Vegetation Management

Vegetation management addresses the threat of wildfire by reducing the amount of fuel that can ignite and carry a fire through the landscape and into communities.

In BC vegetation management also includes fuel management. Vegetation management being the work that is done in and around communities and fuel management being the work that is done on the wider landscape level. Vegetation management is reducing fuels that support fast spreading and high intensity wildfires by removal, reduction and conversion of fuels.

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Each community in the interface and landscape area requires different levels of treatment based on threat, biogeoclimatic factors, efficiencies and other factors like watersheds, wildlife habitat etc. The level of treatment discussion needs to start within each community and extend to a discussion on how to accomplish hazard reduction.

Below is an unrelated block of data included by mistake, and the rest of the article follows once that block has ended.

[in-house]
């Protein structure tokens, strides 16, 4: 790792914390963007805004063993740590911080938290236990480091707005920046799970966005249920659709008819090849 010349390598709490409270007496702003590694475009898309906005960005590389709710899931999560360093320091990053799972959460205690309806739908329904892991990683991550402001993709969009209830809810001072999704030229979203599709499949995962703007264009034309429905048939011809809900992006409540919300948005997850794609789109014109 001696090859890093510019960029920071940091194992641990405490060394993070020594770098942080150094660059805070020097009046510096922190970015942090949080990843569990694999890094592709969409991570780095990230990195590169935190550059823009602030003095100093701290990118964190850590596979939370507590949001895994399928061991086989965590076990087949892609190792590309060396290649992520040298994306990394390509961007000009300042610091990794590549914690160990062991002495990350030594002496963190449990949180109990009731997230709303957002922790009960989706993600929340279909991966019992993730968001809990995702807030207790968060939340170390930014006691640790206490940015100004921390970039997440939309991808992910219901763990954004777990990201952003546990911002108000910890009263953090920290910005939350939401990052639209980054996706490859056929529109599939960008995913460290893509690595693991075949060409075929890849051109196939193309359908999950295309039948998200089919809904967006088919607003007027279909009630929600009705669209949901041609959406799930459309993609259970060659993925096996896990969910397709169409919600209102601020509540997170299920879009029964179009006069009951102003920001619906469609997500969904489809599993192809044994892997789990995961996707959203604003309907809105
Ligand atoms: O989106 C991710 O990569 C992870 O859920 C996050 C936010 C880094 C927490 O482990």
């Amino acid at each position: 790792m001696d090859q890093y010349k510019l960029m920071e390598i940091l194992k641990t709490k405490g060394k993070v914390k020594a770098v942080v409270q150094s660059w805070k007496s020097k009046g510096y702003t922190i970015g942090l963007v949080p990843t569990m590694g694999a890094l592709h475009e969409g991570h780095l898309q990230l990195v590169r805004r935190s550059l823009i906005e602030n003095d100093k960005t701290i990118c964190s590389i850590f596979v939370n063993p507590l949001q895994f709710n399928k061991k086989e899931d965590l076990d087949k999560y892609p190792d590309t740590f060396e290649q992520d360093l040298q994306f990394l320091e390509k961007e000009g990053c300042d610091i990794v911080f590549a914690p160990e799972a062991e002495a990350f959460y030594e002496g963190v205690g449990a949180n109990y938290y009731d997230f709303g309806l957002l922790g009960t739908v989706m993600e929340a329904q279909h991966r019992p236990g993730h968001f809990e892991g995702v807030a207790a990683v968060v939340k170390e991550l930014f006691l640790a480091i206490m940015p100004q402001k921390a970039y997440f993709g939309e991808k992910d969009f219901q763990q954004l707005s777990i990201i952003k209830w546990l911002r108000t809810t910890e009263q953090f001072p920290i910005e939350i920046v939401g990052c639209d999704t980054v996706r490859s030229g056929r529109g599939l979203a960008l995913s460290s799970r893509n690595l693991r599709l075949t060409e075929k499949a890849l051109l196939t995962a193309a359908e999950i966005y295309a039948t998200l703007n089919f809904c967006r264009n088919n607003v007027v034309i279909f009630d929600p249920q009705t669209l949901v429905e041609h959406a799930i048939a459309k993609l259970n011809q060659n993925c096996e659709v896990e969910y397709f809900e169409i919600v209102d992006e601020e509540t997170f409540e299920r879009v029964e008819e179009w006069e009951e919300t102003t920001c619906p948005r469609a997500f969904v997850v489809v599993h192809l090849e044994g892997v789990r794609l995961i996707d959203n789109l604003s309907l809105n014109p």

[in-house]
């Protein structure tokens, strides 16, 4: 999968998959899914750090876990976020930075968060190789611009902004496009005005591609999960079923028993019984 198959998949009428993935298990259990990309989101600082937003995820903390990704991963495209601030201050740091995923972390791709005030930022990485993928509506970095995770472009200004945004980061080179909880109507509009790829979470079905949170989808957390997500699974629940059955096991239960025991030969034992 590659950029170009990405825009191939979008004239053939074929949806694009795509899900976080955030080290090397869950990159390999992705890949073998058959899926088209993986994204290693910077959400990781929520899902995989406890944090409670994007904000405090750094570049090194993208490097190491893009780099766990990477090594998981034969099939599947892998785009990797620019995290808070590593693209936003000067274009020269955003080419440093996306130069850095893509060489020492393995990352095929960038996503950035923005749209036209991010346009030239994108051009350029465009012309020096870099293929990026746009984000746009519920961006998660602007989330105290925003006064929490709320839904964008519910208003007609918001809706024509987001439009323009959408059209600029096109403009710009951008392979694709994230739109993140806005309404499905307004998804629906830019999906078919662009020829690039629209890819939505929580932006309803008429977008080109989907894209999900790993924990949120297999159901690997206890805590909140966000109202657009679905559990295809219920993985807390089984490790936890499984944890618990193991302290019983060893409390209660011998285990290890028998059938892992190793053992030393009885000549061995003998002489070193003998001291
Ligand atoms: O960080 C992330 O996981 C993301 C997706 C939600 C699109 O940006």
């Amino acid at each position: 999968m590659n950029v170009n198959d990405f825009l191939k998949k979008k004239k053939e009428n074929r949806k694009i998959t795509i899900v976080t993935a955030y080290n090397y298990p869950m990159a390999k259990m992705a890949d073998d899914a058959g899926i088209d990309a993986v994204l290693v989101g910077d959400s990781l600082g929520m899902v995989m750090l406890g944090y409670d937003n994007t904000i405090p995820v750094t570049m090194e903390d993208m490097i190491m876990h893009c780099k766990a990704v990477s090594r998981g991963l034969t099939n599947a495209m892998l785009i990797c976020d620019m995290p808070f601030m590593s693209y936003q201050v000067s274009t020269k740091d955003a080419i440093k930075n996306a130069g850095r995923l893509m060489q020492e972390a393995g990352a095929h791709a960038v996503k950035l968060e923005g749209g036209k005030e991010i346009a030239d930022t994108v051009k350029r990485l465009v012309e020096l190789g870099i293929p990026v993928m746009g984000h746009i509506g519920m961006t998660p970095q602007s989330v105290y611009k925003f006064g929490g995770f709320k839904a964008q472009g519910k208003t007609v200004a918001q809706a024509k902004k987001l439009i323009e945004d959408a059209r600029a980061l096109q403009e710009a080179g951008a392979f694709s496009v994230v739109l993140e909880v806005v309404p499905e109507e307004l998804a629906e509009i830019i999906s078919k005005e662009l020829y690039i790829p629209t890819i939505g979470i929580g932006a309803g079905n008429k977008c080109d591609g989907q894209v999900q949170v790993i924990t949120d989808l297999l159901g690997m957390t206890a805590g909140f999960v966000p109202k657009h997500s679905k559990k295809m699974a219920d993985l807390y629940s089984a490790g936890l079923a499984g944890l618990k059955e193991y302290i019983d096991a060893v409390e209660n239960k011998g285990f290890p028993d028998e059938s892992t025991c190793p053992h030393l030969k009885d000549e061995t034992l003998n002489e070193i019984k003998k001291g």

Some other factors that individuals must consider when determining their vegetation management strategy are things like water requirements, capabilities of homeowners, erosion as well as weather and fire behaviour patterns.

Priority Zones are the areas around each property that require unique vegetation management activities. Zone 1a (0-1.5 metres) is the non-combustible zone directly around the property where no ignitable fuel should be present. Zone 1 (1.5-10 metres) is the zone where the landscape should not permit wildfire to transfer to the home. Zone 2 (10-30 metres) is the zone where hazard is reduced primarily by thinning and pruning of trees. Zone 3 (30-100 metres) is the zone that influences how fire approaches the property, where fire breaks are necessary.